Teenage mother, boyfriend in court for toddler’s death

Teenage mother, boyfriend in court for toddler’s death

A 17-year-old woman and her 32-year-old boyfriend will return to the Protea Magistrate Court on Wednesday for the death of the teenager’s daughter.

Baby Nyiko Mthimunye was raped and allegedly assaulted on 15 November in Diepkloof, Soweto.

Her mother had left the two-year old in the care of her boyfriend for about two hours at the time of the incident. 

On her return after 8pm, she told the police that found the child sleeping. They boyfriend was not around; only his father was at the house. She said she also went to sleep, not wanting to disturb the child.

The teenager says she woke up in the middle of the night to check on baby Nyiko, only to notice that she had serious injuries to her face. She took the child to the nearby Baragwanath Hospital for treatment and it was found that she had been raped. The doctor called the police.

Baby Nyiko succumbed to her injuries three days later and was laid to rest on Tuesday.

The mother and the boyfriend are charged with her murder. They first appeared in court last Wednesday and the case was shelved for today.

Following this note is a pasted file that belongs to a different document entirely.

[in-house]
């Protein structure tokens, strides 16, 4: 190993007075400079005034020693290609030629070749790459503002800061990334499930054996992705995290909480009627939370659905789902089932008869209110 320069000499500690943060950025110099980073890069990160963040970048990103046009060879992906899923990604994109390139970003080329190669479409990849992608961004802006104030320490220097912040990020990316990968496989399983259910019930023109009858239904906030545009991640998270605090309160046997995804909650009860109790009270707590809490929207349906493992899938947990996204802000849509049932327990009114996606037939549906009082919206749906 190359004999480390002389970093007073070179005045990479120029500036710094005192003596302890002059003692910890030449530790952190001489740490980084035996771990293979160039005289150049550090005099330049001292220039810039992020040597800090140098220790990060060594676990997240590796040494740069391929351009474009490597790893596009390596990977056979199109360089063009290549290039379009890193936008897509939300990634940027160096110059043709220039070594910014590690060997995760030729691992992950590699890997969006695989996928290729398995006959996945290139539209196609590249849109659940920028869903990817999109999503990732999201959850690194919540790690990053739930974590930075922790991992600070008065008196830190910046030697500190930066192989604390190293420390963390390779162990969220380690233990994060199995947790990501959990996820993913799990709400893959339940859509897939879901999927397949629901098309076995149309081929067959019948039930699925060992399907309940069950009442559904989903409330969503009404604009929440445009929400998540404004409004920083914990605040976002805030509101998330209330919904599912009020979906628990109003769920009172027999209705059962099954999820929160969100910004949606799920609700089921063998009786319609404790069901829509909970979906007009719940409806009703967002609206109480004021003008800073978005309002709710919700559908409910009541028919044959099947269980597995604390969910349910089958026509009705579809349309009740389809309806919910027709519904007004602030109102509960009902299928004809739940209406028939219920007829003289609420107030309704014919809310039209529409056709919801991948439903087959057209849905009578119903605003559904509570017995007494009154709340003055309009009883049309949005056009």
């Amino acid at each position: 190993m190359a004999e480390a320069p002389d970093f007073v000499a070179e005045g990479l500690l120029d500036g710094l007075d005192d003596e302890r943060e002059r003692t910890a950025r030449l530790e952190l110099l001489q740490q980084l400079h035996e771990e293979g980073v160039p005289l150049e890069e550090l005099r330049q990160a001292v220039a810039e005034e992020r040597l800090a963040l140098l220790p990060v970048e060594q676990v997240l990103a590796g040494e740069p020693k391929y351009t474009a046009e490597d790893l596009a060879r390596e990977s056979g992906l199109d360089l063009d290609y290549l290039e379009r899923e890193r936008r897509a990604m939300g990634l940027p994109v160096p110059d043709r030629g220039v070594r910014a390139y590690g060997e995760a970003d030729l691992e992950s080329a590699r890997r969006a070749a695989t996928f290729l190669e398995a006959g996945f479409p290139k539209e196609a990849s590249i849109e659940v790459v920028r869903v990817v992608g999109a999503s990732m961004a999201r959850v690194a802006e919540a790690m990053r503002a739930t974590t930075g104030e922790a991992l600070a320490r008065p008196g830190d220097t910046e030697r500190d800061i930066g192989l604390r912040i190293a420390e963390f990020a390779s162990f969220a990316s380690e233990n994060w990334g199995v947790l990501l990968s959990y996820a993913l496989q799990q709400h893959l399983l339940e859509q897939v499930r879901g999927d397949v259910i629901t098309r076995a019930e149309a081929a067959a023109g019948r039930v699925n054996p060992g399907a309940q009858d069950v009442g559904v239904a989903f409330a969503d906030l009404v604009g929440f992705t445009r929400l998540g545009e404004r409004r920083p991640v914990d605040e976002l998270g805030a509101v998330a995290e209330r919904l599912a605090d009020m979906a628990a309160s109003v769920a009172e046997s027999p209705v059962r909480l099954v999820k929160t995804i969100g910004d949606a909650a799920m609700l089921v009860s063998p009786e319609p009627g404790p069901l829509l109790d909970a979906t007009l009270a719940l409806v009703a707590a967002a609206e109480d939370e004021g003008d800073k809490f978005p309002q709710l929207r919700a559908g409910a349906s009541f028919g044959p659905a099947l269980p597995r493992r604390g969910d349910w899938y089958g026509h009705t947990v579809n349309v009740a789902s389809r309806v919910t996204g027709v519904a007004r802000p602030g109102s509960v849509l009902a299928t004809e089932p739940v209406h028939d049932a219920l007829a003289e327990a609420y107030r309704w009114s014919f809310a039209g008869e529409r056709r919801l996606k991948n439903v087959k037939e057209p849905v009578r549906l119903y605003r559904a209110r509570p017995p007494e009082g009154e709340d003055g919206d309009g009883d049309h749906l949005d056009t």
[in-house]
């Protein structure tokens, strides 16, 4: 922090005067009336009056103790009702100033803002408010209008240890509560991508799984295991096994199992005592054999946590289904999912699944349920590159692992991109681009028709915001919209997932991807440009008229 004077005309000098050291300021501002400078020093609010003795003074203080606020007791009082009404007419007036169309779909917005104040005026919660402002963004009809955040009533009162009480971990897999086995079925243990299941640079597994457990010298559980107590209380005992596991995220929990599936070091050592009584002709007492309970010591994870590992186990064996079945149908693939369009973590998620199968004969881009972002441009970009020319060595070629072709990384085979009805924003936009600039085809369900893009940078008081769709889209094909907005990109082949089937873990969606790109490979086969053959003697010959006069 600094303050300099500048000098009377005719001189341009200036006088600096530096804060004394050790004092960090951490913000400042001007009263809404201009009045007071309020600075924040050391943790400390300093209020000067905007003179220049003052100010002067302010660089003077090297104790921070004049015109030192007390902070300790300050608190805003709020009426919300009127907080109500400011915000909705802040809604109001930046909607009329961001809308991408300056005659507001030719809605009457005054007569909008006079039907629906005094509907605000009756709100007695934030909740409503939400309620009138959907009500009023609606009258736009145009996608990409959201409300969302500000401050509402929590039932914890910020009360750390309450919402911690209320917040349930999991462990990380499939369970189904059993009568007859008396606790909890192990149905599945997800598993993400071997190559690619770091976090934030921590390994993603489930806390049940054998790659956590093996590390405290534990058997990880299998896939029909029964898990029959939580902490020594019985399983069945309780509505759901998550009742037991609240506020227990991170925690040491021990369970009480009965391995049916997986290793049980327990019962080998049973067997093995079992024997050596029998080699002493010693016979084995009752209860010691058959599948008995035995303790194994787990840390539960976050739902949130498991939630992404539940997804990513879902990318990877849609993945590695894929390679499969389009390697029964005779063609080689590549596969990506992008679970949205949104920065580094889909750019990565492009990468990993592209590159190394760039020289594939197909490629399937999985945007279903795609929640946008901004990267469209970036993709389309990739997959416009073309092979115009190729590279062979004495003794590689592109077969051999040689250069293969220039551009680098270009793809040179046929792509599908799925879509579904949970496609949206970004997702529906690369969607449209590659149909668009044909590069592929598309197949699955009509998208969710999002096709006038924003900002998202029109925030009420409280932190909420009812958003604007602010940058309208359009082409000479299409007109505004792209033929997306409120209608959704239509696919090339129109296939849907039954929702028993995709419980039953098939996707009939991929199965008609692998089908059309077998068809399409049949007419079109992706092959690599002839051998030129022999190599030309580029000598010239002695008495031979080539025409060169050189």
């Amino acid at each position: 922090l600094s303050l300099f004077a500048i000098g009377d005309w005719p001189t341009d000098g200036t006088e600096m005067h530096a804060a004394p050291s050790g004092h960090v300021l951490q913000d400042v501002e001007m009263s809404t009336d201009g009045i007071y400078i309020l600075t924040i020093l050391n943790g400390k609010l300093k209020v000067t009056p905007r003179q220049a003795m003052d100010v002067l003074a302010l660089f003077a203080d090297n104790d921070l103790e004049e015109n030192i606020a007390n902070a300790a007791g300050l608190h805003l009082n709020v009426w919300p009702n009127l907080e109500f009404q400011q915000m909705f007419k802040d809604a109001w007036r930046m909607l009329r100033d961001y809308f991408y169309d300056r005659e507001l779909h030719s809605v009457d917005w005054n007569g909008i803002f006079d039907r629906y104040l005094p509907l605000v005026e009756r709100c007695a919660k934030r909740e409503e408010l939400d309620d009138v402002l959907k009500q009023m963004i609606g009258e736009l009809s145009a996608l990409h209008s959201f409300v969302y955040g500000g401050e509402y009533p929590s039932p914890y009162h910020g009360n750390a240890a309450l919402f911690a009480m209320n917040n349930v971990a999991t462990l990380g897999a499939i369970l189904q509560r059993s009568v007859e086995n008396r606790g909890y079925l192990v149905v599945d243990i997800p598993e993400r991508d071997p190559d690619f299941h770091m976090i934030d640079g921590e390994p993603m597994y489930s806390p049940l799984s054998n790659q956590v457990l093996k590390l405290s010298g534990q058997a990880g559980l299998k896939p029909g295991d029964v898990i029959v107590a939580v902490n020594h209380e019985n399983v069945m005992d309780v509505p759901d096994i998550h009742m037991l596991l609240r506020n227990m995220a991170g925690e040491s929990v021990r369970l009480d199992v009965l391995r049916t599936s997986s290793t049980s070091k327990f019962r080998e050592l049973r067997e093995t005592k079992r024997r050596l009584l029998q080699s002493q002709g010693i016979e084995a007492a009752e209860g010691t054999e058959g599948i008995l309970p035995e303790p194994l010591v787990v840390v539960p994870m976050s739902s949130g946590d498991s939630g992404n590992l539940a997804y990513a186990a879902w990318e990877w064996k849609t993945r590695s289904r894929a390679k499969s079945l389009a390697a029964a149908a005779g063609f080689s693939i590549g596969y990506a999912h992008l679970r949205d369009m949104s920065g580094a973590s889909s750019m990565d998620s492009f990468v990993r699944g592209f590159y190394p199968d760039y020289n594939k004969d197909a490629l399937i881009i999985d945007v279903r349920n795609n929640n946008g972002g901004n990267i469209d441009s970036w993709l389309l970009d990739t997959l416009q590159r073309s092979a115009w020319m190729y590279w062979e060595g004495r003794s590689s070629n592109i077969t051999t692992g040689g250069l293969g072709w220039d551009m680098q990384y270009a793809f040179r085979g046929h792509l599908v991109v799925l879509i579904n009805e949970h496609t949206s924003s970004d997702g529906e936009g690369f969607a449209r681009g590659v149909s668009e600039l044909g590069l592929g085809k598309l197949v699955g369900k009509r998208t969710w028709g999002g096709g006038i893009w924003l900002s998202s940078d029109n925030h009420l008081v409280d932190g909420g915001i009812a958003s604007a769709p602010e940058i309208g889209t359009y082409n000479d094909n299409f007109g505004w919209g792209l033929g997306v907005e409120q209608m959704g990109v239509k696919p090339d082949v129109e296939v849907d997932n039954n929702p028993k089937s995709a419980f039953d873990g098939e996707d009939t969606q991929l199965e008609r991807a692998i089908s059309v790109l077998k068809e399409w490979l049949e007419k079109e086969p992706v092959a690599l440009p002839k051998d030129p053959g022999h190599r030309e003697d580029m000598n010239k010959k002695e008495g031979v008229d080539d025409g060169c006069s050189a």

Police suspect that baby Nyiko may have suffered previous abuse at the hands of her stepfather and the matter was never reported. “This is the basis of the arrest of the teenage mother who in this instance, only reported the incident to the police two days later,”  Police Gauteng Spokesperson, Brigadier Mathapelo Peters says.

Welcoming the duo’s arrest, Acting Provincial SAPS Commissioner, Major General Patricia Rampota, urged the investigating team to do a thorough job in order to ensure that justice is served for the two-year old Nyiko.

“The SAPS remains committed to upholding the rights of victims of gender based and domestic violence and femicide, and to prioritise the investigation of all cases where women, children and other vulnerable persons are victims,” she has said.

Mabuza urges unity in fight against GBV

Mabuza urges unity in fight against GBV

Deputy President, David Mabuza, wants South Africans to join hands in the fight against gender-based violence and femicide.

Mabuza officially launched the five days of mourning for femicide victims and the remembrance of South Africans who have lost their lives due to COVID-19 at the Union Buildings in Pretoria, Gauteng, today.

“The whole nation must rise, and mobilise every street, every community, every church, and every family to join the fight against the murder, and violation of women and children by men. Many lives of women and children have been lost as a result of Gender-Based Violence and Femicide in our own communities,” he says.

As the country continues to grapple with the scourge – the Deputy President says COVID-19 has also caused unprecedented disruptions and anxieties that are significantly impacting the lives and livehoods of all South Africans.